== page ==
Tips on Writing or E-Mailing Elected Officials

Elected officials need to hear from those most impacted by the housing crisis. They need to hear your story and the stories of your co-workers, neighbors, friends. It’s time employee housing is made a priority in our community. Your input will help shape the way decision makers develop and implement housing and land-use policy.

Although e-mail is a good method of communicating with elected officials, a letter, mailed or faxed, is the most effective communication. Elected officials realize that every letter they receive generally represents the opinion of many other constituents that did not take the time to write.

Letters to public officials need to possess four major ingredients: formality, clarity, civility and brevity. A letter that gets noticed will have the following qualities:

  • Original
  • Neat
  • Correct grammar, syntax
  • Appropriate vocabulary
  • Well-organized
  • Formal/respectful in salutation and address
  • Positive and civil in tone
  • Succinct
  • Find common ground
  • Not overly-dramatic, but candidly honest about impact of a favorable decision on the lives affected by it (yours, your family, your co-workers, your employees)

Address your correspondence correctly


The Honorable First Name Last Name, Council Member or Planning Commissioner City (or county) of

Greeting: Dear (Supervisor, Council Member, Mayor, etc)

State who you are and what you are writing about Use personal or business stationery if possible. Include your name and address and the date on the letter.

Keep your letter short It should be no more than one page. A typed letter is easier to read.

Get to the Point Clearly outline the issue of concern to you and what action you would like taken.

Personalize your letter Your letter carries more weight when the elected official knows you have taken the time to write a personal letter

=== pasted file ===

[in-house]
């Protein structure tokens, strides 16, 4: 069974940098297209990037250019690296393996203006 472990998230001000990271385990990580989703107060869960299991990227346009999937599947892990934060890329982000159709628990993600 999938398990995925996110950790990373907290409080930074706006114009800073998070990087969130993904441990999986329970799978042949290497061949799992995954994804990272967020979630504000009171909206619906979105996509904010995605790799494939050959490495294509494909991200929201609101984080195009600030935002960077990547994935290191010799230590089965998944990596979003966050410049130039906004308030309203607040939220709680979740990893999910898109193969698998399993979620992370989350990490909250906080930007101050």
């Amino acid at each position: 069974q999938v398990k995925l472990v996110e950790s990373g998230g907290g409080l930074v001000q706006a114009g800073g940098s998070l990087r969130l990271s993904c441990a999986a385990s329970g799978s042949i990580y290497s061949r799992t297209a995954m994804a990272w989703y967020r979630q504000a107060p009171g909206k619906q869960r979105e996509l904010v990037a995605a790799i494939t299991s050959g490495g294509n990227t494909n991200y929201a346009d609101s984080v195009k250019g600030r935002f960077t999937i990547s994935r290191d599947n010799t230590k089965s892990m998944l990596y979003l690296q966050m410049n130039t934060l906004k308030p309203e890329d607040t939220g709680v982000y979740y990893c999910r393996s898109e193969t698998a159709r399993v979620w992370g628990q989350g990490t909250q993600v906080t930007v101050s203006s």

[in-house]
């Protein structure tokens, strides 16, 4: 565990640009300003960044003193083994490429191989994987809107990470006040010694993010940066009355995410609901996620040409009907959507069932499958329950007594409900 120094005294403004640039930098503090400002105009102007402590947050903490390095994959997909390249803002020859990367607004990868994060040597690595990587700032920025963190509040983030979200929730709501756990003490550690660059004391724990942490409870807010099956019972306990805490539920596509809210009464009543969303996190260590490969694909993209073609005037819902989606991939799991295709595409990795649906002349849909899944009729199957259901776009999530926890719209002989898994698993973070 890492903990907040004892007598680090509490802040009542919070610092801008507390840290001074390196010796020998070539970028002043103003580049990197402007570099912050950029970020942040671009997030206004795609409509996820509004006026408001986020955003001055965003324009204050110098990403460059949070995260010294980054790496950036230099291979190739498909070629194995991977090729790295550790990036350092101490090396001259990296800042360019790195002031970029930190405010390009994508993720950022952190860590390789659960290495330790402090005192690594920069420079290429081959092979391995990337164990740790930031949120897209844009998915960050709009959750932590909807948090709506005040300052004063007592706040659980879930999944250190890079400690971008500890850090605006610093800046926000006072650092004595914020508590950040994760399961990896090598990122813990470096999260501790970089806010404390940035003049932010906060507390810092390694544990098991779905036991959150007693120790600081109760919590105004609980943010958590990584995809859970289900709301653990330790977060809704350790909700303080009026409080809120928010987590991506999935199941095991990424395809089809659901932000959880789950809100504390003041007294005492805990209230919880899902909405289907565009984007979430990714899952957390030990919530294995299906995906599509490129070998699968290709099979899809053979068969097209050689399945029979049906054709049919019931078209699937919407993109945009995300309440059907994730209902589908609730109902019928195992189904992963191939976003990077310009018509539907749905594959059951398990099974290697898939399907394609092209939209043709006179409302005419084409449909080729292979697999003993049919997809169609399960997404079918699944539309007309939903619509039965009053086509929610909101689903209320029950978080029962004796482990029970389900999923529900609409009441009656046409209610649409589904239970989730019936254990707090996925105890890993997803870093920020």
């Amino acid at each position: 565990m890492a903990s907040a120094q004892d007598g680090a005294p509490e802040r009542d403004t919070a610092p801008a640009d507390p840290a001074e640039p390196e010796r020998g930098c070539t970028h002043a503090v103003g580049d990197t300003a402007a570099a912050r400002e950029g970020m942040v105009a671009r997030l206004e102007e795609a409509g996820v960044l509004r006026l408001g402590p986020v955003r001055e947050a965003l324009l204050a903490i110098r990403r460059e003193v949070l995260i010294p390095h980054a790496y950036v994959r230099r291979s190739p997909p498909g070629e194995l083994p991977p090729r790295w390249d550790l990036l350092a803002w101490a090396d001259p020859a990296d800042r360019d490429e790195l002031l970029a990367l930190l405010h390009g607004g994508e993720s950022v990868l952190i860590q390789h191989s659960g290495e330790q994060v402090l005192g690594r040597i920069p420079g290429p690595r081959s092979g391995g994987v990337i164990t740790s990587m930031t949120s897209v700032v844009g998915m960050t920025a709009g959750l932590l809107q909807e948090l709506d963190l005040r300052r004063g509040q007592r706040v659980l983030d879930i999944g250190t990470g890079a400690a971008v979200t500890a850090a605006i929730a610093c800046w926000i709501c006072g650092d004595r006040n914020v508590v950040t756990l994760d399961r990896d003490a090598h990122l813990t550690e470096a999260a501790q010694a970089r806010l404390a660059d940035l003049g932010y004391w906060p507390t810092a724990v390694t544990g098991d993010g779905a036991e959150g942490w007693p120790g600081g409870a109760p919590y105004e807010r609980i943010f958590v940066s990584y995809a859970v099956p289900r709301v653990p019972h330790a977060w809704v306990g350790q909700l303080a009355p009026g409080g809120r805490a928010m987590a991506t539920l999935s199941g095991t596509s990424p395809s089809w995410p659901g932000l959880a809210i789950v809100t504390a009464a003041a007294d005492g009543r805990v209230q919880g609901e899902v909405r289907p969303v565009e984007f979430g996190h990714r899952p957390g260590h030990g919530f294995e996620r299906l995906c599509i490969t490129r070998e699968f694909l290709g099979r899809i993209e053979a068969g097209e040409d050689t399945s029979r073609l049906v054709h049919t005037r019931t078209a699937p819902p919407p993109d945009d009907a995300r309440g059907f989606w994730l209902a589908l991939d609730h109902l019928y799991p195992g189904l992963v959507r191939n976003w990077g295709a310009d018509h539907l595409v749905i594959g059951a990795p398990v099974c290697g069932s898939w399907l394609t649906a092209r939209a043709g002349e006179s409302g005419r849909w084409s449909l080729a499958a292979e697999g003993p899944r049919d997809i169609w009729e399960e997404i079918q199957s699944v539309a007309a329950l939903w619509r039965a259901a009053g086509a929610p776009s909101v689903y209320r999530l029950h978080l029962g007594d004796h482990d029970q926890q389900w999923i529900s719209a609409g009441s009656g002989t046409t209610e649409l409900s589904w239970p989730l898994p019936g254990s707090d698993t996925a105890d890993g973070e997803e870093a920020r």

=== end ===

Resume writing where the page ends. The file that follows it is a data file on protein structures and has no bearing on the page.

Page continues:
Tell Your Story Tell how the housing crisis is affecting you. Are you affected by the lack of housing available for the local workforce? Are you making sacrifices to live and work in Santa Barbara? Do you commute a long distance to your job? How does this affect you and your family?

Be courteous Always be polite – your letter will not carry as much weight if you are insulting. Don’t bother to dispute your opposition’s position. Instead, state your position clearly with facts to back it up.

Ask for Action Ask the elected official to take action. Elected officials need to hear from the community in order to represent them properly.

An ineffective letter:

Sarah Jones City of Bella Vista City Council

Ms. Jones:

There’s going to be a housing project you have to vote on in September. It’s called the Main Street project, and will have apartments and condos that someone like me can afford. If you don’t support this project, you’re basically saying you don’t want me to live here.

I know there’s been a lot of opposition to this project, but consider the source: just a bunch of “I’ve got mine” NIMBY’s! Don’t pay any attention to them, because they’re just thoughtless, uncaring people. They probably didn’t vote for you, anyway.

If you don’t vote for this project, I’m going to be really upset, and you can expect to hear from me at future city council meetings.

Marsha Halfbright